While reading the book, though, I kept thinking back to a comment scrottie made while I was reading Working: People Talk About What They Do All Day and How They Feel About What They Do, by Studs Turkel. He had a hard time with the idea of reading Working because the concept of reading about work just sounded like a whole bunch of work! However, that wasn't my experience of Working - Turkel did such an amazing job of capturing the different workers' voices and their passions for what they were doing and purposes behind their work, that the book is a rich and fascinating compilation about the human experience.

Reading Bird by Bird was closer to work than leisure reading. I read most of the book while traveling, where I didn't have the mental space to settle in and write, so it also involved reading about work instead of just going out and getting work done. Today, after finishing it, I wound up bringing the book in to work so it can sit next to How to Write a Lot, which looms on a bookshelf right above my desk for maximal impact.

And on that note, perhaps I should get back to work.

*The other day on a different social media platform, I posted a rather simple commentary piece on how most students don't know what learning is, but in the same vein, there's some odd tension in the biological sciences over teaching methodologies, too. With teaching philosophies, it can actually be dangerous to be overly pedantic, and at the same time, many biologists teach poorly or use uninformed teaching methods. So - the Manifesto will start with my perspective on the purpose of an undergraduate education, and will then cover specific tools and approaches that should be used to facilitate student development, as informed by my experiences in grad school and as an undergraduate Writing Fellow.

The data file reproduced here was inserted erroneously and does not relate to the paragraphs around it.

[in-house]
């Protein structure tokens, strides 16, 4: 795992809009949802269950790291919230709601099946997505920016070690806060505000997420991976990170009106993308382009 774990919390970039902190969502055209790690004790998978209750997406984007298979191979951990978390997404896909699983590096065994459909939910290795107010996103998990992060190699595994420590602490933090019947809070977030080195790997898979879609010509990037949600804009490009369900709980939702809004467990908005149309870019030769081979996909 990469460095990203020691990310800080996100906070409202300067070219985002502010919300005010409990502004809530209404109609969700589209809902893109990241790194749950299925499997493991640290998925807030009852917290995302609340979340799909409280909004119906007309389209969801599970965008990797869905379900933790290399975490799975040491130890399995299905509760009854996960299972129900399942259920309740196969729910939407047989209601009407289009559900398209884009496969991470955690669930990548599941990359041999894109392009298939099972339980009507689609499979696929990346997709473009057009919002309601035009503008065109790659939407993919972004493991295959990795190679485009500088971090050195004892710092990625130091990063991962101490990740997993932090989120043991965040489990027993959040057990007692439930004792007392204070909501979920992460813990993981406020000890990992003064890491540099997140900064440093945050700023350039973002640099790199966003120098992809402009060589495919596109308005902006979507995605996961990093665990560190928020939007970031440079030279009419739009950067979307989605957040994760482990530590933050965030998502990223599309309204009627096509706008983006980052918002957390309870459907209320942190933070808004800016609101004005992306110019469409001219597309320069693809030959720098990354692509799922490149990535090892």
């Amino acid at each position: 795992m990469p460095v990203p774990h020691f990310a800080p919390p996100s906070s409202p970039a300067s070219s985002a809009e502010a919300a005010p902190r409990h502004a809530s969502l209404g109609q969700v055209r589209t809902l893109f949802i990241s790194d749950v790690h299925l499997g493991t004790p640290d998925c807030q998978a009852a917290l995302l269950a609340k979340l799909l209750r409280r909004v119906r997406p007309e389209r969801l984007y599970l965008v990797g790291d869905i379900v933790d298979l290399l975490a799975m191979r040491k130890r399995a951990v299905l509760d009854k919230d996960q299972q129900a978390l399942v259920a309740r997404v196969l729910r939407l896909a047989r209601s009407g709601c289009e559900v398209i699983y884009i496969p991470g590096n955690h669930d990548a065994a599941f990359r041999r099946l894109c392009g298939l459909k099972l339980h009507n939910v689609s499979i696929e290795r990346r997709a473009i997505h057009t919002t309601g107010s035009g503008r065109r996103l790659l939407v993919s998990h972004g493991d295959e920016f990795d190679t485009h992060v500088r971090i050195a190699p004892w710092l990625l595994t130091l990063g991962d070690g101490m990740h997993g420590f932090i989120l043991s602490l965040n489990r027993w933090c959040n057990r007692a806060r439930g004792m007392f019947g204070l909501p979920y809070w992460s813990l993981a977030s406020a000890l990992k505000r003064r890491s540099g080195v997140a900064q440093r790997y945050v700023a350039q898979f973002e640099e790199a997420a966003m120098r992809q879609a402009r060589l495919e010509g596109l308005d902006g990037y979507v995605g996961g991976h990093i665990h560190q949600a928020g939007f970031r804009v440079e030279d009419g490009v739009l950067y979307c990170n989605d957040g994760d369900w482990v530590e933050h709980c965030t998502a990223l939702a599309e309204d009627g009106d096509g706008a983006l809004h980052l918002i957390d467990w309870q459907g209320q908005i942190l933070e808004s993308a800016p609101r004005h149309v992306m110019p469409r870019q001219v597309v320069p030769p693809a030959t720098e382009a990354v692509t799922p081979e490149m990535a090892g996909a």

Descent into holiday madness

Last night's erging was, oof. But! We managed to get some "pink-frosted cookies" baked up and decorated with rainbow frosting colors and sprinkles:

Cookie time
(photo by K)

Of course, the frosting recipe I used makes oodles of frosting, which means we have leftover rainbow frosting, which means we're going to have to do something with it, like make a gingerbread house. And that got us talking about making a bûche de Noël. Plus I might make one other treat that can be mailed off to a couple of key individuals.

As if we all need the sugar high.